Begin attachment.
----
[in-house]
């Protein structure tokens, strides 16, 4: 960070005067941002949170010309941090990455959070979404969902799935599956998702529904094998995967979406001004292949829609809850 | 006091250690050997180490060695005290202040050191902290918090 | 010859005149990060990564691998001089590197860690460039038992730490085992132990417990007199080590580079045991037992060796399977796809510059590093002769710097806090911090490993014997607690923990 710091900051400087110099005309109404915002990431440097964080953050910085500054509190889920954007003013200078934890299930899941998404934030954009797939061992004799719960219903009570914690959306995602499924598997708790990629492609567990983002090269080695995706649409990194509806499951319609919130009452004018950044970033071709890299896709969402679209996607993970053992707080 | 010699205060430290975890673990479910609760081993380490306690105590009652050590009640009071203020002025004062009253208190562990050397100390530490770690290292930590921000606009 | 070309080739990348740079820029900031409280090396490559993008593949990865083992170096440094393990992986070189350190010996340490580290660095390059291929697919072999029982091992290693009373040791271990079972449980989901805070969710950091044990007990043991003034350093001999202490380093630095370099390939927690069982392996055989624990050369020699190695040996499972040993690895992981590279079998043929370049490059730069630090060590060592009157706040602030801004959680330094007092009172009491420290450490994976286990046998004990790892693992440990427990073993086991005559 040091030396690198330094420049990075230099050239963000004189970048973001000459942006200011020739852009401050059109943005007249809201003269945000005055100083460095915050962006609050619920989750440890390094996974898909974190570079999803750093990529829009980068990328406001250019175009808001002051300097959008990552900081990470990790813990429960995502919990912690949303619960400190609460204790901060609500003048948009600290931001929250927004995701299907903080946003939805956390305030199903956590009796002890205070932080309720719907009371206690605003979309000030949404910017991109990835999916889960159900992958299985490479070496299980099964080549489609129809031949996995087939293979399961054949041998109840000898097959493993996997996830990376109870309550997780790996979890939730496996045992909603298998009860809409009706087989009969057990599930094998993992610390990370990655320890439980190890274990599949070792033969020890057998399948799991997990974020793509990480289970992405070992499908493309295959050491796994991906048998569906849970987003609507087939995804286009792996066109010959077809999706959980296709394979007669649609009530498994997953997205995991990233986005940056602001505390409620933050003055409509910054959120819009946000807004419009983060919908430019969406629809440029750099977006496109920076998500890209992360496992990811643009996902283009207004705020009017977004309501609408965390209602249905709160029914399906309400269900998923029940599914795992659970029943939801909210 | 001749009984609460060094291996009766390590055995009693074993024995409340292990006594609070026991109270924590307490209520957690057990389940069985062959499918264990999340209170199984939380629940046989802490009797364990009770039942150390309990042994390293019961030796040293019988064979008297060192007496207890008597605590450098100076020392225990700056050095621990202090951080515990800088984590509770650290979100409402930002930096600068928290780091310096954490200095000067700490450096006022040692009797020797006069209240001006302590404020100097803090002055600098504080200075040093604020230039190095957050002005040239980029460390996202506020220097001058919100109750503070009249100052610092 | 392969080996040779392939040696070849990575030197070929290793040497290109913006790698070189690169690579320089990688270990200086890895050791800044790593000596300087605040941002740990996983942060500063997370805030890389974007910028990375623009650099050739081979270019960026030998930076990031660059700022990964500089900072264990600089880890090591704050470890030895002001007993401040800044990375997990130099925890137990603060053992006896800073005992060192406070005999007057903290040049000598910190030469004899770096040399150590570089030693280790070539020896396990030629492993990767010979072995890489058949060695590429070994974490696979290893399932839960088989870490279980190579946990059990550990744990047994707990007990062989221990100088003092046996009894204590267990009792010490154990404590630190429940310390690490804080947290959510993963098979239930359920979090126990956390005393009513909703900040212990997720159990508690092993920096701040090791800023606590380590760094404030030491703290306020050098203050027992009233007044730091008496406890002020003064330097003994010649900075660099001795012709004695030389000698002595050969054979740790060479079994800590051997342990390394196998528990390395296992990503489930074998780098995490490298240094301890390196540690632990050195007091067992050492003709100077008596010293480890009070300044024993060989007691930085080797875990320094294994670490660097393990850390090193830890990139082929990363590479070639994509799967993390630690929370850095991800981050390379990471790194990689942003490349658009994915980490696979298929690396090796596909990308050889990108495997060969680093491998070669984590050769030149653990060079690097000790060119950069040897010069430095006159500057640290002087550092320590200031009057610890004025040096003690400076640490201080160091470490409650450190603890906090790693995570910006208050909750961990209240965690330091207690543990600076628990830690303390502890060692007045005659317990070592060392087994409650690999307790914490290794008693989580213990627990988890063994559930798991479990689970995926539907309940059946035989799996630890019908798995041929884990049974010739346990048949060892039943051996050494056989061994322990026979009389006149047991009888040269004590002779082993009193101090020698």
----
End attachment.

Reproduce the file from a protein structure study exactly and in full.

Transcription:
[in-house]
């Protein structure tokens, strides 16, 4: 960070005067941002949170010309941090990455959070979404969902799935599956998702529904094998995967979406001004292949829609809850 | 006091250690050997180490060695005290202040050191902290918090 | 010859005149990060990564691998001089590197860690460039038992730490085992132990417990007199080590580079045991037992060796399977796809510059590093002769710097806090911090490993014997607690923990 710091900051400087110099005309109404915002990431440097964080953050910085500054509190889920954007003013200078934890299930899941998404934030954009797939061992004799719960219903009570914690959306995602499924598997708790990629492609567990983002090269080695995706649409990194509806499951319609919130009452004018950044970033071709890299896709969402679209996607993970053992707080 | 010699205060430290975890673990479910609760081993380490306690105590009652050590009640009071203020002025004062009253208190562990050397100390530490770690290292930590921000606009 | 070309080739990348740079820029900031409280090396490559993008593949990865083992170096440094393990992986070189350190010996340490580290660095390059291929697919072999029982091992290693009373040791271990079972449980989901805070969710950091044990007990043991003034350093001999202490380093630095370099390939927690069982392996055989624990050369020699190695040996499972040993690895992981590279079998043929370049490059730069630090060590060592009157706040602030801004959680330094007092009172009491420290450490994976286990046998004990790892693992440990427990073993086991005559 040091030396690198330094420049990075230099050239963000004189970048973001000459942006200011020739852009401050059109943005007249809201003269945000005055100083460095915050962006609050619920989750440890390094996974898909974190570079999803750093990529829009980068990328406001250019175009808001002051300097959008990552900081990470990790813990429960995502919990912690949303619960400190609460204790901060609500003048948009600290931001929250927004995701299907903080946003939805956390305030199903956590009796002890205070932080309720719907009371206690605003979309000030949404910017991109990835999916889960159900992958299985490479070496299980099964080549489609129809031949996995087939293979399961054949041998109840000898097959493993996997996830990376109870309550997780790996979890939730496996045992909603298998009860809409009706087989009969057990599930094998993992610390990370990655320890439980190890274990599949070792033969020890057998399948799991997990974020793509990480289970992405070992499908493309295959050491796994991906048998569906849970987003609507087939995804286009792996066109010959077809999706959980296709394979007669649609009530498994997953997205995991990233986005940056602001505390409620933050003055409509910054959120819009946000807004419009983060919908430019969406629809440029750099977006496109920076998500890209992360496992990811643009996902283009207004705020009017977004309501609408965390209602249905709160029914399906309400269900998923029940599914795992659970029943939801909210 | 001749009984609460060094291996009766390590055995009693074993024995409340292990006594609070026991109270924590307490209520957690057990389940069985062959499918264990999340209170199984939380629940046989802490009797364990009770039942150390309990042994390293019961030796040293019988064979008297060192007496207890008597605590450098100076020392225990700056050095621990202090951080515990800088984590509770650290979100409402930002930096600068928290780091310096954490200095000067700490450096006022040692009797020797006069209240001006302590404020100097803090002055600098504080200075040093604020230039190095957050002005040239980029460390996202506020220097001058919100109750503070009249100052610092 | 392969080996040779392939040696070849990575030197070929290793040497290109913006790698070189690169690579320089990688270990200086890895050791800044790593000596300087605040941002740990996983942060500063997370805030890389974007910028990375623009650099050739081979270019960026030998930076990031660059700022990964500089900072264990600089880890090591704050470890030895002001007993401040800044990375997990130099925890137990603060053992006896800073005992060192406070005999007057903290040049000598910190030469004899770096040399150590570089030693280790070539020896396990030629492993990767010979072995890489058949060695590429070994974490696979290893399932839960088989870490279980190579946990059990550990744990047994707990007990062989221990100088003092046996009894204590267990009792010490154990404590630190429940310390690490804080947290959510993963098979239930359920979090126990956390005393009513909703900040212990997720159990508690092993920096701040090791800023606590380590760094404030030491703290306020050098203050027992009233007044730091008496406890002020003064330097003994010649900075660099001795012709004695030389000698002595050969054979740790060479079994800590051997342990390394196998528990390395296992990503489930074998780098995490490298240094301890390196540690632990050195007091067992050492003709100077008596010293480890009070300044024993060989007691930085080797875990320094294994670490660097393990850390090193830890990139082929990363590479070639994509799967993390630690929370850095991800981050390379990471790194990689942003490349658009994915980490696979298929690396090796596909990308050889990108495997060969680093491998070669984590050769030149653990060079690097000790060119950069040897010069430095006159500057640290002087550092320590200031009057610890004025040096003690400076640490201080160091470490409650450190603890906090790693995570910006208050909750961990209240965690330091207690543990600076628990830690303390502890060692007045005659317990070592060392087994409650690999307790914490290794008693989580213990627990988890063994559930798991479990689970995926539907309940059946035989799996630890019908798995041929884990049974010739346990048949060892039943051996050494056989061994322990026979009389006149047991009888040269004590002779082993009193101090020698």